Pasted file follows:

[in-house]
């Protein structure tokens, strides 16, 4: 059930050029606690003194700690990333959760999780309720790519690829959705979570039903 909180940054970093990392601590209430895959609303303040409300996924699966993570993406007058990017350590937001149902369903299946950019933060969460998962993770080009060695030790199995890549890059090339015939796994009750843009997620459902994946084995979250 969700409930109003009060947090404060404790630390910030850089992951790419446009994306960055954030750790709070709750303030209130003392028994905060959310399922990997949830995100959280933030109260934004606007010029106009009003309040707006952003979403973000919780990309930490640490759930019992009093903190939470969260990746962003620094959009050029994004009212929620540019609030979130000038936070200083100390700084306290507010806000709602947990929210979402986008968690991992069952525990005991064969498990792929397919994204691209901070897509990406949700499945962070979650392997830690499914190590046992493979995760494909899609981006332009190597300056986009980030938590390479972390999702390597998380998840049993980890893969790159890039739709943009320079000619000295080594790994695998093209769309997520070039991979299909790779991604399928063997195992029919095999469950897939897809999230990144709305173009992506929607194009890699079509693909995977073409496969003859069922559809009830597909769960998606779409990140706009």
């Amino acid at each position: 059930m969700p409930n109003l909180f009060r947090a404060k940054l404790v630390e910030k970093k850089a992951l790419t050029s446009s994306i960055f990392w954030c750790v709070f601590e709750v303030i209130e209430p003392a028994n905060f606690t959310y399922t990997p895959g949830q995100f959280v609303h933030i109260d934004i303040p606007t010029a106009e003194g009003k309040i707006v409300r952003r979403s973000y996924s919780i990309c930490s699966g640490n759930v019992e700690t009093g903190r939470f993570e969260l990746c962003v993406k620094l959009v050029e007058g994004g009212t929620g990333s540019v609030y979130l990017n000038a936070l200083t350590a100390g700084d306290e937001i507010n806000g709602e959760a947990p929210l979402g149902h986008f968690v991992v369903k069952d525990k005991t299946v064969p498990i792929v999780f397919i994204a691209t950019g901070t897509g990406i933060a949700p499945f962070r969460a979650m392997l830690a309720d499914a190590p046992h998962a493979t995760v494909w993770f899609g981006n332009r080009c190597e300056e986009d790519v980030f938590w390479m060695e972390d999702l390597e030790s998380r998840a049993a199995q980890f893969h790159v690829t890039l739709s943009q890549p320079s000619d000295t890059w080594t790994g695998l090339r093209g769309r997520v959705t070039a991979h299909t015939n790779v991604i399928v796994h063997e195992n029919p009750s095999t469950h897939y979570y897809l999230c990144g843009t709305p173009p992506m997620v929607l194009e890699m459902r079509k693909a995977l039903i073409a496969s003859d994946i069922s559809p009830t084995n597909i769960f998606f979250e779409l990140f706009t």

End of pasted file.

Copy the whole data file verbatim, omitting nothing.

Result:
[in-house]
């Protein structure tokens, strides 16, 4: 059930050029606690003194700690990333959760999780309720790519690829959705979570039903 909180940054970093990392601590209430895959609303303040409300996924699966993570993406007058990017350590937001149902369903299946950019933060969460998962993770080009060695030790199995890549890059090339015939796994009750843009997620459902994946084995979250 969700409930109003009060947090404060404790630390910030850089992951790419446009994306960055954030750790709070709750303030209130003392028994905060959310399922990997949830995100959280933030109260934004606007010029106009009003309040707006952003979403973000919780990309930490640490759930019992009093903190939470969260990746962003620094959009050029994004009212929620540019609030979130000038936070200083100390700084306290507010806000709602947990929210979402986008968690991992069952525990005991064969498990792929397919994204691209901070897509990406949700499945962070979650392997830690499914190590046992493979995760494909899609981006332009190597300056986009980030938590390479972390999702390597998380998840049993980890893969790159890039739709943009320079000619000295080594790994695998093209769309997520070039991979299909790779991604399928063997195992029919095999469950897939897809999230990144709305173009992506929607194009890699079509693909995977073409496969003859069922559809009830597909769960998606779409990140706009």
């Amino acid at each position: 059930m969700p409930n109003l909180f009060r947090a404060k940054l404790v630390e910030k970093k850089a992951l790419t050029s446009s994306i960055f990392w954030c750790v709070f601590e709750v303030i209130e209430p003392a028994n905060f606690t959310y399922t990997p895959g949830q995100f959280v609303h933030i109260d934004i303040p606007t010029a106009e003194g009003k309040i707006v409300r952003r979403s973000y996924s919780i990309c930490s699966g640490n759930v019992e700690t009093g903190r939470f993570e969260l990746c962003v993406k620094l959009v050029e007058g994004g009212t929620g990333s540019v609030y979130l990017n000038a936070l200083t350590a100390g700084d306290e937001i507010n806000g709602e959760a947990p929210l979402g149902h986008f968690v991992v369903k069952d525990k005991t299946v064969p498990i792929v999780f397919i994204a691209t950019g901070t897509g990406i933060a949700p499945f962070r969460a979650m392997l830690a309720d499914a190590p046992h998962a493979t995760v494909w993770f899609g981006n332009r080009c190597e300056e986009d790519v980030f938590w390479m060695e972390d999702l390597e030790s998380r998840a049993a199995q980890f893969h790159v690829t890039l739709s943009q890549p320079s000619d000295t890059w080594t790994g695998l090339r093209g769309r997520v959705t070039a991979h299909t015939n790779v991604i399928v796994h063997e195992n029919p009750s095999t469950h897939y979570y897809l999230c990144g843009t709305p173009p992506m997620v929607l194009e890699m459902r079509k693909a995977l039903i073409a496969s003859d994946i069922s559809p009830t084995n597909i769960f998606f979250e779409l990140f706009t």